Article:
Dr. Dan Margalit is one of the highest-rated instructors in the School of Mathematics. Margalit was on the 2014 committee to revamping the lower-level math courses Tech offers and led to the creation of Math 1553 (Linear Algebra). In addition to helping develop the course, Margalit was among the first instructors to teach it and has done so for nine semesters. He actively tries to familiarize himself with students, learning everyone’s name, and engages in casual conversation with them. He additionally helps run multiple programs that help students learn more about advanced mathematics in the real world, such as the Directed Reading Program (DPR) and Research Experiences for Undergraduates (REU). Dr. Margalit’s attentiveness to student engagement and creative approaches to teaching, including creating songs about the lesson material, has made him a beloved instructor in the School of Mathematics department.
Amy D’Unger – History and Sociology (Nomination Packet)
As a sociology instructor at a university dominated by STEM, Dr. Amy D’Unger understands that hers may be one of the few social science courses students will take. She strives to ensure that students learn to critically think about and fix social injustices. Since 2007, D’Unger has been the Associate Director of Undergraduate Studies and the undergraduate advisor in the School of History and Sociology. She teaches a plethora of sociology courses, all with the intent to help students draw connections between the information they learn in the classroom and their understanding of the outside world. Classes refer to social science research, historical context, as well as current events in the news and pop culture to illustrate the relevancy of these issues and how they affect the world today. Students engage in open-minded discussions where they are given the opportunity to share their experiences, creating an inclusive and supportive environment for learning.
Shana Kerr, Senior Academic Professional, Biological Sciences (Nomination Packet)
Since her start at Georgia Tech eight years ago, Dr. Shana Kerr has taught introductory biology courses and been heavily involved in the TA training program. She is constantly revising the pedagogies applied in the classroom to enhance students’ understanding of course content. Dr. Kerr recently reinitiated a biology major program dedicated to cultivating student engagement called the Biology Student Advisory Committee (BSAC). She has also updated curriculum in a way that increased students access to resources; her project to help align the skills learned in the introductory biology courses to prepare them for their higher-level courses led to the development of a virtual study guide that replaced the expensive textbook for introductory Biological Principles. One student says, “She truly is both a strong pillar of support for her students outside the classroom bettering the Georgia Tech community and also a diligent, willing resource inside the classroom.”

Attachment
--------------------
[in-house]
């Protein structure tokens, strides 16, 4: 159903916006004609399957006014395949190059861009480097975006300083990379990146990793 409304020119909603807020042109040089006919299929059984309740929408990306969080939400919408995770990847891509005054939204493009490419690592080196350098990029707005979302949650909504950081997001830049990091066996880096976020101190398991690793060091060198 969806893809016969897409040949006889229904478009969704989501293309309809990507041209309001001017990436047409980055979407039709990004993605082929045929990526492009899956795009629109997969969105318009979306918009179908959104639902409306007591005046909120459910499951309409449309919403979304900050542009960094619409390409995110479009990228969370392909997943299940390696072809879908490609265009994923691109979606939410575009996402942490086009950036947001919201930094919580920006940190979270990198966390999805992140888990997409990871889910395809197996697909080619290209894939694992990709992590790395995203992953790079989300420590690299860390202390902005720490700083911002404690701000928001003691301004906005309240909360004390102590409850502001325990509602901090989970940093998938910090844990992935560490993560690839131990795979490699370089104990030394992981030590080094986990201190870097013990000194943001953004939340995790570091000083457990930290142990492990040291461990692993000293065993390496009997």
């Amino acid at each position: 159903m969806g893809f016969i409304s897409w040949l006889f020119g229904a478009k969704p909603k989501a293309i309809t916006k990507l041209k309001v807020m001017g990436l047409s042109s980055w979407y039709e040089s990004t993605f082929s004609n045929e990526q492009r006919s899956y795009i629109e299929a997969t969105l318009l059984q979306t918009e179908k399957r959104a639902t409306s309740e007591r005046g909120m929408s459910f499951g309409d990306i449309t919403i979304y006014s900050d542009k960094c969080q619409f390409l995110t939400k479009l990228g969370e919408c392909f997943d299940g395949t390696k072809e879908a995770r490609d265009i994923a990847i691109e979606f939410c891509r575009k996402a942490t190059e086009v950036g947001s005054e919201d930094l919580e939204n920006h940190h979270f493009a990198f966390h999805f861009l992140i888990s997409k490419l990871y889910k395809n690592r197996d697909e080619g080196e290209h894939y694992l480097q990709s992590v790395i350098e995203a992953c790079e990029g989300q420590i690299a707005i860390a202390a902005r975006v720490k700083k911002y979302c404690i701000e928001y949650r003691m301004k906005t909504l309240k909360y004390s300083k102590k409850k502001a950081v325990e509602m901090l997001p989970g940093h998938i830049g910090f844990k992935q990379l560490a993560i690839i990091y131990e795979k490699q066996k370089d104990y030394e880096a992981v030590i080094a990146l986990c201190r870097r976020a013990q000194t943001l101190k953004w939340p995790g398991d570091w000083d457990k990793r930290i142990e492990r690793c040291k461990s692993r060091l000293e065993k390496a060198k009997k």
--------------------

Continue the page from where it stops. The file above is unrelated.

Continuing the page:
Pamela Pollet, Senior Research Scientist, Chemistry and Biochemistry (Nomination Packet)
Dr. Pamela Pollet brings a unique mixture of research perspective, practical knowledge, and teaching skill to the classroom. Since starting at Tech as a research scientist in 2002, Dr. Pollet has become a senior research scientist, an Academic Professional, and the chair of the School of Chemistry and Biochemistry’s safety and risk management committee. Dr. Pollet constructed a new hybrid organic chemistry course for the College of Science study-abroad program in France last summer that allowed for students to do some of their coursework online and in-person. She is also a co-leader of an organic chemistry tutoring program for all organic courses offered at Tech, supporting over 200 students every semester. Her students praise her highly, one stating, “Her character, dedication to learning, and kind nature has impacted the lives of countless students, and I sincerely believe that there is no other professor as deserving of this award.”
Plamen lliev, Professor, Mathematics (Nomination Packet)
For fifteen and a half years, students have praised Dr. Plamen Iliev as helpful and innovative in his work. He’s taught nearly every undergraduate course offered in the School of Mathematics, with classes ranging in size from 1 to 400 students. No matter the course or size, he works hard to help everyone understand the content. A student in his Intro to Multivariable Calculus course says, “While the course material was indeed difficult, Dr. Iliev’s outstanding teaching and supportive approach greatly facilitated my learning, allowed me to grow and become confident in the material, and was one of the most important and determinative factors that helped me to succeed in this challenging course.”
Johnny Smith, Assistant Professor, History and Society and J.C. “Bud” Professor of Sports, Society and Technology (Nomination Packet)
Dr. Johnny Smith created the interdisciplinary program in Sports, Society and Technology, and helped shape a curriculum that challenged students to consider sports as more than just athletics, but as an institution that holds strong political and cultural influence in our world. He pushes them to do more than memorize historical facts, as this student remarks, “He made history into a narrative, and he made me want to listen and understand a real progression of events instead of simply memorize for a test,” Many others have reported Dr. Smith’s class has transformed their outlook on both history and life.
Edwin Greco, Physics
Robert Kirkman, Public Policy
Douglas Flamming, History, Technology, and Society
Colin Potts, Interactive Computing
Doron Lubinsky, Mathematics
David Collard, Chemistry and Biochemistry
Carol Colatrella, Literature, Communication, and Culture
Jung Choi, Biology
Ronald Bayor, History, Technology and Society
Evans Harrell II, Mathematics
Gordon Kingsley, Public Policy
Michael Loss, Mathematics